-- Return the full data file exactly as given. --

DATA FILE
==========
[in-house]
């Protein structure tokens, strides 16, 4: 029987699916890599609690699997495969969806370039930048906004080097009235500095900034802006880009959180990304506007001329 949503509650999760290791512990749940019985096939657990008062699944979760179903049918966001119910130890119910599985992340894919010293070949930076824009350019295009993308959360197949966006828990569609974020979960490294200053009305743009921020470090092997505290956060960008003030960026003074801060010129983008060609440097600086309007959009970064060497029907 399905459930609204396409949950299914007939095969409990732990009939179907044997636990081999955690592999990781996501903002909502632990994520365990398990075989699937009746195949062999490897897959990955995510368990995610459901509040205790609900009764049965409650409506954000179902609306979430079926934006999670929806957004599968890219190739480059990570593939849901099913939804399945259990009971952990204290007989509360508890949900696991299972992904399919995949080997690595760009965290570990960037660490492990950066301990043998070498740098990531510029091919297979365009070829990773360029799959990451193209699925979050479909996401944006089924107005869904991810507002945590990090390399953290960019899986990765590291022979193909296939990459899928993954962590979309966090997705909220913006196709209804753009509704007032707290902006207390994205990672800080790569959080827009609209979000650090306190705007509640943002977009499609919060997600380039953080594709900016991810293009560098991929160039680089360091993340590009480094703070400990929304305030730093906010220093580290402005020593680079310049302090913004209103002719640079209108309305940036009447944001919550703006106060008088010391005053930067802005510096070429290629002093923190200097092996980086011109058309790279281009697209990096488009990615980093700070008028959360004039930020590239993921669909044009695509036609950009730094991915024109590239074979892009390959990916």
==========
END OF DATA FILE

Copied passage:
[in-house]
């Protein structure tokens, strides 16, 4: 029987699916890599609690699997495969969806370039930048906004080097009235500095900034802006880009959180990304506007001329 949503509650999760290791512990749940019985096939657990008062699944979760179903049918966001119910130890119910599985992340894919010293070949930076824009350019295009993308959360197949966006828990569609974020979960490294200053009305743009921020470090092997505290956060960008003030960026003074801060010129983008060609440097600086309007959009970064060497029907 399905459930609204396409949950299914007939095969409990732990009939179907044997636990081999955690592999990781996501903002909502632990994520365990398990075989699937009746195949062999490897897959990955995510368990995610459901509040205790609900009764049965409650409506954000179902609306979430079926934006999670929806957004599968890219190739480059990570593939849901099913939804399945259990009971952990204290007989509360508890949900696991299972992904399919995949080997690595760009965290570990960037660490492990950066301990043998070498740098990531510029091919297979365009070829990773360029799959990451193209699925979050479909996401944006089924107005869904991810507002945590990090390399953290960019899986990765590291022979193909296939990459899928993954962590979309966090997705909220913006196709209804753009509704007032707290902006207390994205990672800080790569959080827009609209979000650090306190705007509640943002977009499609919060997600380039953080594709900016991810293009560098991929160039680089360091993340590009480094703070400990929304305030730093906010220093580290402005020593680079310049302090913004209103002719640079209108309305940036009447944001919550703006106060008088010391005053930067802005510096070429290629002093923190200097092996980086011109058309790279281009697209990096488009990615980093700070008028959360004039930020590239993921669909044009695509036609950009730094991915024109590239074979892009390959990916």